Context: Flow of non-brownian suspension is encountered in many fields such as soil science, cement and concrete technologies, proppants. For all these applications, the particles are suspended in a fluid that can be non-newtonian, and the flow occurs at different scales over a large range of velocities. In the dilute regime, the flow of suspension is well understood since the pioneering works of Einstein (1905). In contrast, flow of concentrated suspensions is still a topic of interest. In this regime, shocks between particles and short-range forces give rise to heterogeneous distribution of particles in the flow (Ovarlez et al. 2008), due to migration. Multiple studies have shown that jamming may arise when confinement becomes too high (Goyon et al. 2008, Chaudhuri et al. 2012). The goal of this project is to develop an experimental approach aiming at the characterization and optimization of the flow properties of suspensions in confined model geometries. The jamming of particles suspended in a viscoelastic fluid will be studied in order to evaluate to which extent jamming affects the suspension flow in a given medium. The effect of particle properties will also be investigated. Microfluidic devices will be set up, with various size and channel networks.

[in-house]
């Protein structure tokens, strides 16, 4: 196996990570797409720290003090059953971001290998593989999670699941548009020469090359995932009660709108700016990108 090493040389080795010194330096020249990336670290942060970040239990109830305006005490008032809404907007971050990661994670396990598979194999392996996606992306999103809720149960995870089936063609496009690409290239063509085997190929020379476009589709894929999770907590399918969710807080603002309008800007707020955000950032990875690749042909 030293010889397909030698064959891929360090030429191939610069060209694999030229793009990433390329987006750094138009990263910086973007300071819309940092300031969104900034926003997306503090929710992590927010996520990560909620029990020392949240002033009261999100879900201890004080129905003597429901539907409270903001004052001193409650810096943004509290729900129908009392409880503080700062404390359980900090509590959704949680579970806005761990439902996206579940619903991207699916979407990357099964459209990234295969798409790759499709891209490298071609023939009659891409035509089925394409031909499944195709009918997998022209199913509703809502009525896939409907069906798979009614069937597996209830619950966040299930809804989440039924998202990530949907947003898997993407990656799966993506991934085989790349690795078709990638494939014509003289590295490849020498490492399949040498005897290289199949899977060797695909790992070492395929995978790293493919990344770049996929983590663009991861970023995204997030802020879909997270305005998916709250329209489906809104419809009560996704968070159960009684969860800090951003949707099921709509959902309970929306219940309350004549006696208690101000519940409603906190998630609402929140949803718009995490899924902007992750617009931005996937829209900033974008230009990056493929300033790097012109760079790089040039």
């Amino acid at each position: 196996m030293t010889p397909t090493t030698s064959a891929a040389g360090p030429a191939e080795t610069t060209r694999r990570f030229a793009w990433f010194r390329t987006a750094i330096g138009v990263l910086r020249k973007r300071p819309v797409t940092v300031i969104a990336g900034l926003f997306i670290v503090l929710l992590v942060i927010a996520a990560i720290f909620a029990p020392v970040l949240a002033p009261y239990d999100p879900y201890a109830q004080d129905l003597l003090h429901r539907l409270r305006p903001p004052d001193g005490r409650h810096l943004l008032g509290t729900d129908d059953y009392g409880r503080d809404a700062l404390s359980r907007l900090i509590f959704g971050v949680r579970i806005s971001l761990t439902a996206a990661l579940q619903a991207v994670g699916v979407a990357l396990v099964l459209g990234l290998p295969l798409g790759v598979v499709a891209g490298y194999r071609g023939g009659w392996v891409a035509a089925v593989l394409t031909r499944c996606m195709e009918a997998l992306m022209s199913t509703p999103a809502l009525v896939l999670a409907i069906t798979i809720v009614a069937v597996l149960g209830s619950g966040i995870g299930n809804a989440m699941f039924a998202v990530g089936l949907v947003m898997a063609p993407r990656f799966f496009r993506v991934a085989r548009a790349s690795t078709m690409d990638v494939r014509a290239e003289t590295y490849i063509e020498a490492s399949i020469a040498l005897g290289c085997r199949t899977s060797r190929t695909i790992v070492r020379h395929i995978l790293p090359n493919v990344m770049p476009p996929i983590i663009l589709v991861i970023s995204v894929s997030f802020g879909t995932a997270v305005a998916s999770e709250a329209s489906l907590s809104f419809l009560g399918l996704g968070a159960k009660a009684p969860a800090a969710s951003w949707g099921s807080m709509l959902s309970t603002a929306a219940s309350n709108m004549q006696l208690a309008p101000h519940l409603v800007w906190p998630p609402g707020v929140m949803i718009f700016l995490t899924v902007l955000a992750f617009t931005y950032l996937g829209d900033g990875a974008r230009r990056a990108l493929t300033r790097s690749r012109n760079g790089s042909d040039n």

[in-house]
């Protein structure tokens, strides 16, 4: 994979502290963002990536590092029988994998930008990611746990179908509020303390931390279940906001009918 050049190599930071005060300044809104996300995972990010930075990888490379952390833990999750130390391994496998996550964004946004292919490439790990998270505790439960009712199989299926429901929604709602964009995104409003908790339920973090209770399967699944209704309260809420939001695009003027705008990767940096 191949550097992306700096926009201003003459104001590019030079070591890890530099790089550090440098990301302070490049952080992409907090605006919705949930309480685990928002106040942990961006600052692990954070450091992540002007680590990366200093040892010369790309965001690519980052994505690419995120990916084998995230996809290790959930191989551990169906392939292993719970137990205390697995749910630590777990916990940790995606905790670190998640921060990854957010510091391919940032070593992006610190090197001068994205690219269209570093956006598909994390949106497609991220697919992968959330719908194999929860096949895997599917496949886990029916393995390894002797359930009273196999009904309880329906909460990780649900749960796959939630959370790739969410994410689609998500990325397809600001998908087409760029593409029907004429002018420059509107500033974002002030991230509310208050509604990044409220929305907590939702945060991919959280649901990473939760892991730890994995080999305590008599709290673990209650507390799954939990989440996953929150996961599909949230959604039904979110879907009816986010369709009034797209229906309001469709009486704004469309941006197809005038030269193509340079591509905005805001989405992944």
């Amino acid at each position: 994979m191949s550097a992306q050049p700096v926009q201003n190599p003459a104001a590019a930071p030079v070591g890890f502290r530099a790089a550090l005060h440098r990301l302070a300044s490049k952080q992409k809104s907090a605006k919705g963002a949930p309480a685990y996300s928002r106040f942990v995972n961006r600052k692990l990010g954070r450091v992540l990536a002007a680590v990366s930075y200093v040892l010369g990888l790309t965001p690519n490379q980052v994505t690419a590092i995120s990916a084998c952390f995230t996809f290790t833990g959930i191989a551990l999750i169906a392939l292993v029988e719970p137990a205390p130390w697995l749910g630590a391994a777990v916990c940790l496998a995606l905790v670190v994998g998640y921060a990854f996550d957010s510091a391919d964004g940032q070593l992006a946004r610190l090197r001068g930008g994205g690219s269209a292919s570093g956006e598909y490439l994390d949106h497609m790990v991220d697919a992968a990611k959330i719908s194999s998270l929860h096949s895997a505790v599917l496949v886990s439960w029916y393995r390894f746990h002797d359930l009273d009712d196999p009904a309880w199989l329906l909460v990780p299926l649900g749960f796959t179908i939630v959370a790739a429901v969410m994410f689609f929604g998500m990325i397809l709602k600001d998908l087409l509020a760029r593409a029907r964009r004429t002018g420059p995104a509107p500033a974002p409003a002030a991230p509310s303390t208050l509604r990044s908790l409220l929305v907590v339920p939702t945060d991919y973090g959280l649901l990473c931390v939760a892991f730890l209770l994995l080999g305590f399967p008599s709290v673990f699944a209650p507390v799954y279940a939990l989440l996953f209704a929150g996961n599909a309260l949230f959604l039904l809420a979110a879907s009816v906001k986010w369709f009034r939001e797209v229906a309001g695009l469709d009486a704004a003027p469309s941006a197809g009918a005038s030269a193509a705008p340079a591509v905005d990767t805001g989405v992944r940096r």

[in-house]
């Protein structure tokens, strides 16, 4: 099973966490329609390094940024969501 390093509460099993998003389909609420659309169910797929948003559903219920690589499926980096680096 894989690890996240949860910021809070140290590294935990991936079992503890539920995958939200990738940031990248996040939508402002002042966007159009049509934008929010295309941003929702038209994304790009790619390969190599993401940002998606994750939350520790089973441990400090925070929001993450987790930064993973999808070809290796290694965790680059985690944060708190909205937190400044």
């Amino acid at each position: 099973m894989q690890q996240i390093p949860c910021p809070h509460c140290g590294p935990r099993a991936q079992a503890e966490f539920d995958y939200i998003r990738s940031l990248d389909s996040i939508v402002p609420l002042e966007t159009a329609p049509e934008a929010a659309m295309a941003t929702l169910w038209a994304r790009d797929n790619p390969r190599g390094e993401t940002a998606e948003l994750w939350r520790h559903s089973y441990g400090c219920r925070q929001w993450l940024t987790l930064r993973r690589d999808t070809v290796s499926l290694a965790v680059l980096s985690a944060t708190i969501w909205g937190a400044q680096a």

Background : PhD specialized in hydrodynamics of complex fluids, microfluidics, rheology.

Location : MMN group (Microfluidic, MEMS, Nanostructures) at IPGG

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